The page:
Internet Phone Carriers Still Seeking 911 Replies

By Jeremy Pelofsky

Some of the top U.S. Internet phone providers told U.S. regulators this week they are still trying to obtain acknowledgments from customers that they know the limitations of dialing 911 with their service.

Some customers of Internet phone service, known as Voice Over Internet Protocol (VOIP), have had trouble getting help when dialing the emergency number 911, which prompted the Federal Communications Commission to order changes.

Unlike traditional phone service, not all Internet phones provide 911 dispatchers with the location of callers, and some calls have been routed to administrative lines that are not always monitored.

The FCC in May ordered companies to fix those issues by late November and, in the interim, to get acknowledgments from all customers that they understand those service limitations. Analysts estimate there are more than 2 million VOIP customers.

Vonage Holdings Corp., the biggest U.S. Internet phone provider, said it has received acknowledgments from more than 90 percent of its customers but was unable to predict whether it would achieve the 100 percent goal by an August 29 deadline.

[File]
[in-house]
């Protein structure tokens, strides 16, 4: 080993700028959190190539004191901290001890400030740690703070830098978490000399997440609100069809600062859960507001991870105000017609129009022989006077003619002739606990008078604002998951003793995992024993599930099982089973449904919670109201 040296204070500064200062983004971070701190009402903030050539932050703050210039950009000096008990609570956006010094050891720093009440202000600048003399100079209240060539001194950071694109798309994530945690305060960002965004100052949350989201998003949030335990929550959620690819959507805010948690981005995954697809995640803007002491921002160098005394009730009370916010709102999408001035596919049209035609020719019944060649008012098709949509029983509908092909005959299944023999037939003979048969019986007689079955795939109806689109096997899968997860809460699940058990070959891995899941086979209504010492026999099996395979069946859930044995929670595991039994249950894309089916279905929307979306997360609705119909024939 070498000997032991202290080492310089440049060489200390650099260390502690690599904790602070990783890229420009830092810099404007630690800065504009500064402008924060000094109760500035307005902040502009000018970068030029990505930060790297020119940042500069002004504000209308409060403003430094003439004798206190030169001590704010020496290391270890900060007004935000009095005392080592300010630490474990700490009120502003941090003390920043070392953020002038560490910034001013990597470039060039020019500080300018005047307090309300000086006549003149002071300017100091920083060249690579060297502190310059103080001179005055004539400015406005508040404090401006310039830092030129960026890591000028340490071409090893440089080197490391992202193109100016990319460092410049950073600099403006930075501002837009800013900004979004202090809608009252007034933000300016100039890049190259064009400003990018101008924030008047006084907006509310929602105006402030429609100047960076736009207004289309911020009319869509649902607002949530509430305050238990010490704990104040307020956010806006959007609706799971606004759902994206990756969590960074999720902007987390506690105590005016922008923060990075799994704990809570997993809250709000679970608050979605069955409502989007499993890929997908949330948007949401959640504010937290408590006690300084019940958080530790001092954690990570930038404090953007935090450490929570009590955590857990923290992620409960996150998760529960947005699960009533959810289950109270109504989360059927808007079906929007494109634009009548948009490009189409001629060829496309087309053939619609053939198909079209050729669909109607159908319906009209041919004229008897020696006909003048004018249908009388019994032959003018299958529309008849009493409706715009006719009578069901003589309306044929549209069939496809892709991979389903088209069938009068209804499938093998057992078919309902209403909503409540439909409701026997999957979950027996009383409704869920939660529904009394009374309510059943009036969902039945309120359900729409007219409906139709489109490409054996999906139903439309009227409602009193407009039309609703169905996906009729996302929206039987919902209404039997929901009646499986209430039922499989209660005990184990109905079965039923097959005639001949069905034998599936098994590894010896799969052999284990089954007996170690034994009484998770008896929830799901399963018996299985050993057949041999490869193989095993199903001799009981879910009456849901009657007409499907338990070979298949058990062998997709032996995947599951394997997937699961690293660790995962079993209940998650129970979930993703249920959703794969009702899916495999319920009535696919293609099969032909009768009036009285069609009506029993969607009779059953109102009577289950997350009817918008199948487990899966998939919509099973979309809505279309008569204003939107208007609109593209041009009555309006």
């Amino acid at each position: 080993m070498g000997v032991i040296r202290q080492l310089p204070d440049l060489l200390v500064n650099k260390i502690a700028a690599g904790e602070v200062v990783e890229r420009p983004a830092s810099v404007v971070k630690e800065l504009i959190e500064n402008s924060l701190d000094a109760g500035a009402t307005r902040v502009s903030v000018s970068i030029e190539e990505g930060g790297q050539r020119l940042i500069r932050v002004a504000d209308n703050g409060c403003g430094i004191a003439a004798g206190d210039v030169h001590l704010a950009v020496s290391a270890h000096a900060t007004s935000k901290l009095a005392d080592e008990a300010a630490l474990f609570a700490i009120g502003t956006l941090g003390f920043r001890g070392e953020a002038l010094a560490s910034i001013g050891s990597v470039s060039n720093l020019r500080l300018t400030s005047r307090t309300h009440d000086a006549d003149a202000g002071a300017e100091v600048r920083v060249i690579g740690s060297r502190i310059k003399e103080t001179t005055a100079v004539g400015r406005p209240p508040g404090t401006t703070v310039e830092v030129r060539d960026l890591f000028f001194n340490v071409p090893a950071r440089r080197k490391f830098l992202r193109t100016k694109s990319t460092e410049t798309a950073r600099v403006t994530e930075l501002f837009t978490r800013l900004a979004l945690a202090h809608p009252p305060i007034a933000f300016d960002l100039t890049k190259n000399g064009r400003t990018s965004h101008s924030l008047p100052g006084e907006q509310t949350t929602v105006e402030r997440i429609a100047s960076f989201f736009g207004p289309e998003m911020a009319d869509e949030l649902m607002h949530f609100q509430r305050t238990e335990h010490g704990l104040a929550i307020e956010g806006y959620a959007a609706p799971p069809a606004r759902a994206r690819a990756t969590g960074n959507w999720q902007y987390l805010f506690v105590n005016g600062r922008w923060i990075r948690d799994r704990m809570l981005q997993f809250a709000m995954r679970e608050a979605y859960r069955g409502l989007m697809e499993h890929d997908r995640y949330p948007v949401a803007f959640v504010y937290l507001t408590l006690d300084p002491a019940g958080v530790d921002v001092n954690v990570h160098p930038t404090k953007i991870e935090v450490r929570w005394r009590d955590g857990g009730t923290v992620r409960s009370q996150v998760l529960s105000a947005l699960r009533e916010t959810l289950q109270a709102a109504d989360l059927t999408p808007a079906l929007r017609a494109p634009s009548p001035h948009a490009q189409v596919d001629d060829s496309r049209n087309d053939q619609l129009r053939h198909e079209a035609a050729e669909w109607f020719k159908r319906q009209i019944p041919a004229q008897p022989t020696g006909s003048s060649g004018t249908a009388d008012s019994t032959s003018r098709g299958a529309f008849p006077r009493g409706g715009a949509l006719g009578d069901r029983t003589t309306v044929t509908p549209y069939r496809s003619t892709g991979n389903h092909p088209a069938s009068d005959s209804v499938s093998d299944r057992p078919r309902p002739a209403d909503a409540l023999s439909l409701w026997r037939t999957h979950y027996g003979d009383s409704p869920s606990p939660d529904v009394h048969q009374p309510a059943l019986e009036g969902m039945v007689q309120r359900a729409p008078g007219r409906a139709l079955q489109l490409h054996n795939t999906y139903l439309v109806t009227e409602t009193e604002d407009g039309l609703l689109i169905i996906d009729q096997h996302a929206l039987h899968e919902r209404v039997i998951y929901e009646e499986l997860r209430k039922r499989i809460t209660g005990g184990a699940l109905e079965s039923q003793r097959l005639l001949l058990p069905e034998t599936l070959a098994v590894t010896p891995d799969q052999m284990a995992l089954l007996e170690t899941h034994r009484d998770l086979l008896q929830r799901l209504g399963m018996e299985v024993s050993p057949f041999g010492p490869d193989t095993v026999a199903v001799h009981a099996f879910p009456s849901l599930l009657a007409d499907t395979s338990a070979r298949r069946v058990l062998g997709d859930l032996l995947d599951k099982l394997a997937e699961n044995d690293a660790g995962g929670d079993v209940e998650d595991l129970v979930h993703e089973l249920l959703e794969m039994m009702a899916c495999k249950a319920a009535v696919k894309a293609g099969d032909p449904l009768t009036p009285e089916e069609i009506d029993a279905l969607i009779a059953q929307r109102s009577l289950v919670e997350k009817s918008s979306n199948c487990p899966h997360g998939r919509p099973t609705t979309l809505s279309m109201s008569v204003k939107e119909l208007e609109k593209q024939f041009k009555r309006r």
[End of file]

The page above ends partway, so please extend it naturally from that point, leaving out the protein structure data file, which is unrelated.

"Vonage is continuing its campaign to contact and obtain affirmative acknowledgment from all of its customers," the company told the FCC. Dozens of carriers reported that they were contacting customers via letters, calls and e-mails.

"Vonage expects to send out at least one e-mail per week and to continue to restrict account access of subscribers who have not yet submitted an affirmative acknowledgment," it said in an August 10 filing.

AT&T Corp. said that it had received affirmative replies from 77 percent of its customers as of August 9, but about 10 percent of its Internet phone customers may not provide acknowledgments by the deadline.

Net2Phone said 98 percent of its own customers had provided acknowledgments and the company was still working on the remaining 2 percent.

The FCC initially ordered companies to obtain acknowledgments from all customers by July 29 but then gave companies an extra month as long as they filed a report detailing their efforts.

The FCC said only those companies that filed reports about their compliance efforts by August 10 would escape enforcement action for violations until the end of the month.

The agency said service should be disconnected for those customers who have not provided an acknowledgment by then.

Copyright 2005 Reuters Limited.

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